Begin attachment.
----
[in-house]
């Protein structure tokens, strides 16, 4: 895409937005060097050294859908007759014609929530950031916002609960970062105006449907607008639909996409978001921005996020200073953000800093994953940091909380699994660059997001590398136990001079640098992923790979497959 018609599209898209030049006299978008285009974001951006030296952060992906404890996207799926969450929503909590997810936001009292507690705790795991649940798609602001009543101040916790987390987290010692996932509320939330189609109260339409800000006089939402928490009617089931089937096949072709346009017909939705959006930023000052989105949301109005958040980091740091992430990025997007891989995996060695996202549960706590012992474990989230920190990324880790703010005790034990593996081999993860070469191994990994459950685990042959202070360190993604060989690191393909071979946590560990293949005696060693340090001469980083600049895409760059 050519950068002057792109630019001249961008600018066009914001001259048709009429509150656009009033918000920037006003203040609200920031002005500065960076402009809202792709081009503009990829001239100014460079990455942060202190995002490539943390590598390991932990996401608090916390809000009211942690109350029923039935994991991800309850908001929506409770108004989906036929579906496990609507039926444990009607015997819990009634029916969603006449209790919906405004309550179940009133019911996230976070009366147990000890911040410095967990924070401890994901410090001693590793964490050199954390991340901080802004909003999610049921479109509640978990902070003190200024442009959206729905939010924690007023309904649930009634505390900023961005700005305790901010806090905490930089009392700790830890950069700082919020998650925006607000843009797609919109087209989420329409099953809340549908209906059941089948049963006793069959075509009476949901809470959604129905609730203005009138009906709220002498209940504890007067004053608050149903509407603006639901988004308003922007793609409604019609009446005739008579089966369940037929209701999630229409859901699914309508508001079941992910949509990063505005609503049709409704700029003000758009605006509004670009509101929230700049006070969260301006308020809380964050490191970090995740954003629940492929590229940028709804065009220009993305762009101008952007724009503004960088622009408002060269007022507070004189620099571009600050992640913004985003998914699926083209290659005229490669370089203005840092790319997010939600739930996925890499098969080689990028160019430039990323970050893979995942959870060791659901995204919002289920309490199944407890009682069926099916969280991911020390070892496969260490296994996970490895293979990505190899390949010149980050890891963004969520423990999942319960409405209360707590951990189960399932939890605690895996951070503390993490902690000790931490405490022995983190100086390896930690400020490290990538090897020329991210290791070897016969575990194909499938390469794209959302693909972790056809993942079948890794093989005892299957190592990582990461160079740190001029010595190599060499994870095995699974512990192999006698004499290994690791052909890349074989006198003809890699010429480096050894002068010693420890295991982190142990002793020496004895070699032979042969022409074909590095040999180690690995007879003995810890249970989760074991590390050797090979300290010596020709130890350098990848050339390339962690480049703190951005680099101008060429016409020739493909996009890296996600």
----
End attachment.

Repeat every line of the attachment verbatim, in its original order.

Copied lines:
[in-house]
């Protein structure tokens, strides 16, 4: 895409937005060097050294859908007759014609929530950031916002609960970062105006449907607008639909996409978001921005996020200073953000800093994953940091909380699994660059997001590398136990001079640098992923790979497959 018609599209898209030049006299978008285009974001951006030296952060992906404890996207799926969450929503909590997810936001009292507690705790795991649940798609602001009543101040916790987390987290010692996932509320939330189609109260339409800000006089939402928490009617089931089937096949072709346009017909939705959006930023000052989105949301109005958040980091740091992430990025997007891989995996060695996202549960706590012992474990989230920190990324880790703010005790034990593996081999993860070469191994990994459950685990042959202070360190993604060989690191393909071979946590560990293949005696060693340090001469980083600049895409760059 050519950068002057792109630019001249961008600018066009914001001259048709009429509150656009009033918000920037006003203040609200920031002005500065960076402009809202792709081009503009990829001239100014460079990455942060202190995002490539943390590598390991932990996401608090916390809000009211942690109350029923039935994991991800309850908001929506409770108004989906036929579906496990609507039926444990009607015997819990009634029916969603006449209790919906405004309550179940009133019911996230976070009366147990000890911040410095967990924070401890994901410090001693590793964490050199954390991340901080802004909003999610049921479109509640978990902070003190200024442009959206729905939010924690007023309904649930009634505390900023961005700005305790901010806090905490930089009392700790830890950069700082919020998650925006607000843009797609919109087209989420329409099953809340549908209906059941089948049963006793069959075509009476949901809470959604129905609730203005009138009906709220002498209940504890007067004053608050149903509407603006639901988004308003922007793609409604019609009446005739008579089966369940037929209701999630229409859901699914309508508001079941992910949509990063505005609503049709409704700029003000758009605006509004670009509101929230700049006070969260301006308020809380964050490191970090995740954003629940492929590229940028709804065009220009993305762009101008952007724009503004960088622009408002060269007022507070004189620099571009600050992640913004985003998914699926083209290659005229490669370089203005840092790319997010939600739930996925890499098969080689990028160019430039990323970050893979995942959870060791659901995204919002289920309490199944407890009682069926099916969280991911020390070892496969260490296994996970490895293979990505190899390949010149980050890891963004969520423990999942319960409405209360707590951990189960399932939890605690895996951070503390993490902690000790931490405490022995983190100086390896930690400020490290990538090897020329991210290791070897016969575990194909499938390469794209959302693909972790056809993942079948890794093989005892299957190592990582990461160079740190001029010595190599060499994870095995699974512990192999006698004499290994690791052909890349074989006198003809890699010429480096050894002068010693420890295991982190142990002793020496004895070699032979042969022409074909590095040999180690690995007879003995810890249970989760074991590390050797090979300290010596020709130890350098990848050339390339962690480049703190951005680099101008060429016409020739493909996009890296996600």